- Mandatory: say please and thank you.
- Don’t demand urgent or immediate help. The only people who can ask for urgent assistance or use ASAP in their email are colleagues and people paying for help. Unless you’re in one of those categories, you’re not entitled to help – doesn’t matter how urgent your problem is. If your problem really is urgent, put yourself into one of those two categories. And even if you’re in one of those categories, make sure you frame the request so it isn’t too demanding as that can come across as rude.
- DO NOT SEND THE SAME EMAIL QUESTION TO MULTIPLE PEOPLE INDIVIDUALLY. Seriously, this wastes people’s time by having multiple people respond to you. That’s what a forum is for. This is the #1 thing that annoys me and 100% guarantees a response stating that they will not get help from us (unless they’re paying, of course :-) Some people also expand this rule to include not posting the same question to multiple forums at the same time.
You might say to all of this that I have to consider the culture of the person asking the question and cut them some slack if they don’t say please or thank you, for instance. NO!!!! *They* need to consider *my* culture. That’s how communication works. The onus is on the person asking for help to make sure they’re communicating appropriately. This is *especially* true when sending random email. Along these lines, there’s a really great book that I recommend to anyone who interacts in a business setting with people outside their own culture: Kiss, Bow, or Shake Hands (and all its more focused companion titles).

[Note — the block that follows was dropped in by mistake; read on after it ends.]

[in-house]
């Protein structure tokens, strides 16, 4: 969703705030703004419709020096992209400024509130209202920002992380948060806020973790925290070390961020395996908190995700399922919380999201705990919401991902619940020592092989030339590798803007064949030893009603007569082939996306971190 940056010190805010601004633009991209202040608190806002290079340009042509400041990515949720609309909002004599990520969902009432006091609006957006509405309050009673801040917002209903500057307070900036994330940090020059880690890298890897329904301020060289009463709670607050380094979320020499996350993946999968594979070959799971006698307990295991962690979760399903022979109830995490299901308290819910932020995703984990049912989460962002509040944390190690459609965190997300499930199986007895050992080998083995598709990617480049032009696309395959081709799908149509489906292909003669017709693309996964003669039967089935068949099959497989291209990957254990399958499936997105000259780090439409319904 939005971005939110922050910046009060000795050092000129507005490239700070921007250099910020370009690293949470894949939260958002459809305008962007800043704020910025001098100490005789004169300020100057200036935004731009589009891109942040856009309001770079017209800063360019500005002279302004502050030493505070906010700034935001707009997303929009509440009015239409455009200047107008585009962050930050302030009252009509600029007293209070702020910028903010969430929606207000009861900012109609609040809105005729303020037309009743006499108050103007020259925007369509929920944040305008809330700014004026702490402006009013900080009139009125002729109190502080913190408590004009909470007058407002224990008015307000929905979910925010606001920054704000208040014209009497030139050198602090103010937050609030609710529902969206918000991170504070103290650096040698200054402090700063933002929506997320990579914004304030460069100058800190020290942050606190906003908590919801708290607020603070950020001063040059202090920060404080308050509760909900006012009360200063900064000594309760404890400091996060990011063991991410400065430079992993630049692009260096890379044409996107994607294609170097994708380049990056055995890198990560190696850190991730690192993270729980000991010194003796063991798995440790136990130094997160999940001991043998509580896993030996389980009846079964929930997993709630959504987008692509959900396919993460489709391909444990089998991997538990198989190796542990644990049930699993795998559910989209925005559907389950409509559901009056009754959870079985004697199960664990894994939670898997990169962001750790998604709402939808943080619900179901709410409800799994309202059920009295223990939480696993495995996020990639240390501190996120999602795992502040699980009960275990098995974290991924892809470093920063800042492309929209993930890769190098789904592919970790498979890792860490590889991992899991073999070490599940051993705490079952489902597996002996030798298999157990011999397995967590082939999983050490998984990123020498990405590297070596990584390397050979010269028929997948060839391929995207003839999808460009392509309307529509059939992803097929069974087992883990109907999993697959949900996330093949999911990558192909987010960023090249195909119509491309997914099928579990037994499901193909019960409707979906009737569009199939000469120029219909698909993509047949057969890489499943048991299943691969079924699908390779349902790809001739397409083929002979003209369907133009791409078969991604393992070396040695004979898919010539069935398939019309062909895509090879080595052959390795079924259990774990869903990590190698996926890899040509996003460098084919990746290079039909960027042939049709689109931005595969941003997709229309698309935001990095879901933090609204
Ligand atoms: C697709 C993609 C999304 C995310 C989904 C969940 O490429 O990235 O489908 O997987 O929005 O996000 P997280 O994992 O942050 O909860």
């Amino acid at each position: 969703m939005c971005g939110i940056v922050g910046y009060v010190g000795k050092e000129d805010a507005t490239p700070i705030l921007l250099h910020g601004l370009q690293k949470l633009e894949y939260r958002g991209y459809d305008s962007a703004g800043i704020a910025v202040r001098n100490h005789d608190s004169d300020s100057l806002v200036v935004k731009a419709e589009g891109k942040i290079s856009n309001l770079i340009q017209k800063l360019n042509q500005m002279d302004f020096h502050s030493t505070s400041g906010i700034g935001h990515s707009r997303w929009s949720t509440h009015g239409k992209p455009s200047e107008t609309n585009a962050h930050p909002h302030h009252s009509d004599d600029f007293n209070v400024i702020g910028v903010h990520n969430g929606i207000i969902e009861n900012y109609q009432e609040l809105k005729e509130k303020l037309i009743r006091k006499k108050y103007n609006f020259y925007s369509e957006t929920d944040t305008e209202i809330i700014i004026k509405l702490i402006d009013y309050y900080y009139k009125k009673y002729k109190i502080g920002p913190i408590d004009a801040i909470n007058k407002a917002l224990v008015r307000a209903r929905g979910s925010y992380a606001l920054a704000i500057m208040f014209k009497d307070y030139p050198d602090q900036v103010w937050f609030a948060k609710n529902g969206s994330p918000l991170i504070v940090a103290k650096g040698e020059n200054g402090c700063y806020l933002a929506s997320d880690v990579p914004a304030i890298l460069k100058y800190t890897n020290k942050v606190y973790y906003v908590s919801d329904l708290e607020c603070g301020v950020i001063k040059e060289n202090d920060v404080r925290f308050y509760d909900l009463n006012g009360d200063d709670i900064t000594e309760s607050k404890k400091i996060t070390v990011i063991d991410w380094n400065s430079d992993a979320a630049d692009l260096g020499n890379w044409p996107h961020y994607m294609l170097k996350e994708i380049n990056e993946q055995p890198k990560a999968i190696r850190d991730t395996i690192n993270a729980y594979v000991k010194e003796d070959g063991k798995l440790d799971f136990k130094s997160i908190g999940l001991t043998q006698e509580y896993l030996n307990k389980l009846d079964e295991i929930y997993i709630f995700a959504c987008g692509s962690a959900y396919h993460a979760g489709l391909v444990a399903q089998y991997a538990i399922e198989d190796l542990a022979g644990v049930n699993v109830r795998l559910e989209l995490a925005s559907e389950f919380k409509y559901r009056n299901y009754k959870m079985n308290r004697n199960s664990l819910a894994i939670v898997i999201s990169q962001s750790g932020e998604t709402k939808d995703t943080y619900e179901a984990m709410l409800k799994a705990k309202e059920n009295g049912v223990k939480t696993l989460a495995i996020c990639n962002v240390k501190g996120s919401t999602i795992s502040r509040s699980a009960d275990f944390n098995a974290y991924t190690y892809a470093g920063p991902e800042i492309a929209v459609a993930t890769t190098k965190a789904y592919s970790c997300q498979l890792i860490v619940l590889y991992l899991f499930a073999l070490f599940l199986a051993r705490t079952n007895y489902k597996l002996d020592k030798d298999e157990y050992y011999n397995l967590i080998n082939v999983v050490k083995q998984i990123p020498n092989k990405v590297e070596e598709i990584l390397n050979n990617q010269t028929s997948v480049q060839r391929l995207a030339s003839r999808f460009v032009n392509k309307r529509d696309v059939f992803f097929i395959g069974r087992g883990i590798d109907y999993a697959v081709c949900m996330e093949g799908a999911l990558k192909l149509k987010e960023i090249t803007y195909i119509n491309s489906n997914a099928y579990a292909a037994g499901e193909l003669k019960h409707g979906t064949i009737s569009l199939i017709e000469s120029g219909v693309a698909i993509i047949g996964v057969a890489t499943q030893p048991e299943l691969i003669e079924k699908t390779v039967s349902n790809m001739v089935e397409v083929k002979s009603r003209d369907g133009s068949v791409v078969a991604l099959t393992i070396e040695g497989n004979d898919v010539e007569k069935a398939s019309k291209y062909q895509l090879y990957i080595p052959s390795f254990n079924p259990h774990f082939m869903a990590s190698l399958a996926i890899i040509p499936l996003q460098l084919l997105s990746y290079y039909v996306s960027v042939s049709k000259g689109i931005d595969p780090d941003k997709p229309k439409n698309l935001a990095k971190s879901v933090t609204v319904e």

If you’re using #sqlhelp on Twitter, most of this isn’t possible, and it’s accepted to not take up valuable tweet space with please and thank you. But asking a question over two tweets, using 1/2 and 2/2 is perfectly acceptable, and putting ‘Looked on Google already’ shows due diligence. You might be asked to post a longer question on a forum, in which case you should do so.
Whatever your chosen method for asking, make sure you respond to those who respond to you. Nothing puts people off from answering questions more than a complete lack of any thanks, or response to a clarifying question. And it’s just common courtesy (sadly lacking these days, especially in the relative anonymity of the internet).
I could sum all of this up by just asking people to be polite, conscientious, and grateful when asking questions.
If you’re reading this and thinking ‘OMG I sent a question to Paul and didn’t do those things, now he hates me’, you can stop panicking. If you really weren’t polite, demanded urgent help, or showed lack of any research, I would have let you know in my reply.
And don’t forget, this isn’t just for asking questions online, these guidelines should help within your company as well. Feel free to use this list, forward this post, or use it in a way that will help you or your company. I don’t mean this to be a marketing post, but a lot of what I have here is covered in my Communications: How to Talk, Write, Present, and Get Ahead! course on Pluralsight.
Now, where can you ask your question online?
- Twitter, using the #sqlhelp hash tag
- Forums like on SQL Server Central, and their dedicated Ask SQL Server Central site
- MSDN’s SQL Server forums
- SQL Sentry’s performance Q&A forum
- Stack Overflow for general programming questions
- Server Fault for general admin questions
- Direct email to people who you know accept them and reply
And a whole bunch of other places where people give out help for free, but these are the main ones as far as I’m concerned.
To finish off, I leave you with two blog posts I wrote three years ago:
The more information you can provide, show you’ve tried on your own to find an answer, and are polite and grateful, the more likely you’ll get useful answers quickly. And if you’re sending direct email, you’d better do all of this if you want a reply. Often you’ll find that going through the rigmarole of putting all this into your question will help you get to the answer on your own, so problem solved!
You’ll be amazed at the great help you can get online for free… if you ask properly!
PS Happy to hear your thoughts on this. If I’ve missed anything I’ll update the post based on your comment.